Fig. 8. The Strategy Explorer from the Essential ERM software system showing yellow alert symbols for objectives affected by KRIs and KPIs that have exceeded their tolerance levels. Alert status for the objectives has been inherited from the indicators associated with the attached risks.
Continuing the example above, risk and business managers can examine the individually affected risks to see exactly where and how KRIs and KPIs are potentially affecting the risk profile.
Fig. 9. A sample Risk Details screen from the Essential ERM software system showing yellow alert symbols showing linkages to KRIs and KPIs. In some cases indicators are directly associated with this risk. In other cases, the risk is inheriting the alert status from its link to other sub-risks, causes, mitigations (controls) and/or consequences that have alerting KRIs and KPIs associated with them. A risk manager can continue to click through to see the source of the underlying alert.
Start Small and Grow
The brainstorming and workshopping process that is used to identify potential indicators will usually generate many good ideas for indicators and it is tempting to want to implement them all at once. Don’t confuse initial receptiveness and enthusiasm for long-term sustainability. The subject matter specialists that you will be relying on for KRI/KPI data updates may tire of the activity if they do not see results from their efforts (as will their management).
Our advice instead, is to start with a small number of indicators, such 2-3 indicators for 2-3 top risks. You may also wish to focus on indicators and risks that are related to one department or area of your organization that is supportive of the program and has meaningful risks to track. This will give you one group of subject matter specialists to work with to collect indicator data and a single management team consuming the output. This approach will allow you to tune your processes and demonstrate early success that will make it easier to roll your indicator program out more broadly.
Please share any feedback or experiences that you think would help us make this article better - we would love to hear from you.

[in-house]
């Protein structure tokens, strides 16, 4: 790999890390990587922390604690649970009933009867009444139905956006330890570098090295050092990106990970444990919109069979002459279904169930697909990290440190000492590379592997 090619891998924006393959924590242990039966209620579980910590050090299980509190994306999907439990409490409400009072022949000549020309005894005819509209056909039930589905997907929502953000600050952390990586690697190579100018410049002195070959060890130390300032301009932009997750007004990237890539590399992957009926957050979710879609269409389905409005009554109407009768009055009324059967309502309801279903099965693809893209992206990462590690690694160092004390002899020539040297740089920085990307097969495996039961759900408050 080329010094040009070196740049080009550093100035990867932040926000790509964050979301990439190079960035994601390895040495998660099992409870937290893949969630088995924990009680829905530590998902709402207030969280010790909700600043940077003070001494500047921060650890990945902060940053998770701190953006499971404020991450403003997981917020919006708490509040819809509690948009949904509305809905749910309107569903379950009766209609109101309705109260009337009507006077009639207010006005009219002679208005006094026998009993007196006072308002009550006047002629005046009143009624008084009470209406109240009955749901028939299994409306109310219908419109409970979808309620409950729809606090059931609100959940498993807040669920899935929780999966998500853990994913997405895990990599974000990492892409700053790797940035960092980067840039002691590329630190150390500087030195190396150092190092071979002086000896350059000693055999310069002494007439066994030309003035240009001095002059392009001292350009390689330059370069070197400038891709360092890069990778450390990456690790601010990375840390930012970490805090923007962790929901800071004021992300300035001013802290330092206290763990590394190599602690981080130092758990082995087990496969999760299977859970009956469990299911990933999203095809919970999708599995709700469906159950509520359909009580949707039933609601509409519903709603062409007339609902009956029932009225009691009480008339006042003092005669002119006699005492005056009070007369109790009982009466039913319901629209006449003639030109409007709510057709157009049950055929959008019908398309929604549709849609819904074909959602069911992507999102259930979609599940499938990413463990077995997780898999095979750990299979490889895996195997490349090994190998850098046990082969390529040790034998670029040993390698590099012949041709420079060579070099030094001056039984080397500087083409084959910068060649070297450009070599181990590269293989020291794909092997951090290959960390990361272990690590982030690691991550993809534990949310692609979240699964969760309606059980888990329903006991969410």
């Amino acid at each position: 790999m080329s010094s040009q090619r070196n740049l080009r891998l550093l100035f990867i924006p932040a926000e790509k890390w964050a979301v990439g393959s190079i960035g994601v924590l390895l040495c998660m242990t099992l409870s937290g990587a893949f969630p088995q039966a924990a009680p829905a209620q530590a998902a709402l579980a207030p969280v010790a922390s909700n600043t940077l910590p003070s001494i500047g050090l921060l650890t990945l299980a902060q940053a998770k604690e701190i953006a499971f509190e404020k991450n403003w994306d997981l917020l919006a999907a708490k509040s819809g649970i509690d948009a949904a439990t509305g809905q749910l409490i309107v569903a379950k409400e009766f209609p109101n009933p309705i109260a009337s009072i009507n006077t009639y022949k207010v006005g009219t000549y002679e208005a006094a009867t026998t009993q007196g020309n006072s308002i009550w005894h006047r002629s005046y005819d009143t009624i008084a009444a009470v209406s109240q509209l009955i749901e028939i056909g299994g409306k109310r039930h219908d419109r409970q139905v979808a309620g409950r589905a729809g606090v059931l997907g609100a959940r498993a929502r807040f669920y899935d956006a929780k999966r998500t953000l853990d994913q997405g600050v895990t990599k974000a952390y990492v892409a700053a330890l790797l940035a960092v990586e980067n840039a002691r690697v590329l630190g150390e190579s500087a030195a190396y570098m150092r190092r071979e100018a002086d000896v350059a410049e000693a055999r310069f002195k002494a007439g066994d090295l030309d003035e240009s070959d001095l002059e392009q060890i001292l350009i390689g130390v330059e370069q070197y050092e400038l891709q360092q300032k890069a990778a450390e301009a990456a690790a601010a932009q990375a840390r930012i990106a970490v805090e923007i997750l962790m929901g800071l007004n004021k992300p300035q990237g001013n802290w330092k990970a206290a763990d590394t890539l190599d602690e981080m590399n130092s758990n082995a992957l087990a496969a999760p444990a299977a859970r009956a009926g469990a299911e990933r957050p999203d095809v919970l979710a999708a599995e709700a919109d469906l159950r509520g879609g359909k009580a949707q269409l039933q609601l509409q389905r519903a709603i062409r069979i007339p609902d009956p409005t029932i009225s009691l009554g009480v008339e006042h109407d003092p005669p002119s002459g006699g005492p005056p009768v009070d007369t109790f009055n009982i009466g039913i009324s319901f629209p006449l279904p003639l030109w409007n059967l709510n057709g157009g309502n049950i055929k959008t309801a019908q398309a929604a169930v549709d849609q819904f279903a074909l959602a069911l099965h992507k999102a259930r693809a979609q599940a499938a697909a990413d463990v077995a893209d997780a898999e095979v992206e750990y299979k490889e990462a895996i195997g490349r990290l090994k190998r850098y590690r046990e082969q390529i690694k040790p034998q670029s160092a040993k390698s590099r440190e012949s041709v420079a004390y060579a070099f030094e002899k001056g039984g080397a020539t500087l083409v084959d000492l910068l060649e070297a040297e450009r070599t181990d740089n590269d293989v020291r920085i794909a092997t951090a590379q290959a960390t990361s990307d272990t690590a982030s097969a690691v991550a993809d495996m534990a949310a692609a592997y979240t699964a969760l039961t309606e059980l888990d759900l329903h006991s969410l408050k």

Please also note that we offer a free, no-obligation trial of our Essential ERM software system. Setup only takes a few minutes and one of our risk advisors would be happy to quickly demonstrate KRI and KPI configuration if you would like. This way you can experiment with KRIs and KPIs on your own, with a little help and some easy automation!
The above overview of indicator types is provided for background purposes and to stimulate thought. Our advice, however, is to not get too hung up on categorizing indicators. Whether you label an indicator as a KRI or a KPI is much less important than whether or not the indicator has a strong predictive correlation to the events and outcomes that you are most concerned about. In other words, an indicator that works is useful, regardless of what you call it.
Furthermore, as discussed in the accompanying article on the 6 steps to implement indicators, we find that indicators can be useful at all stages of a risk event scenario. In this article, we recommend the risk bow tie model as an excellent framework to identify and map useful indicators. For example, indicators can be mapped to the risk event itself, or can be mapped and used to monitor root causes, pre-event mitigations (controls), post-event mitigations and consequences.
Screenshot from the Essential ERM software system showing the year-long trend of a sample performance indicator trend, along with its acceptable tolerance bands.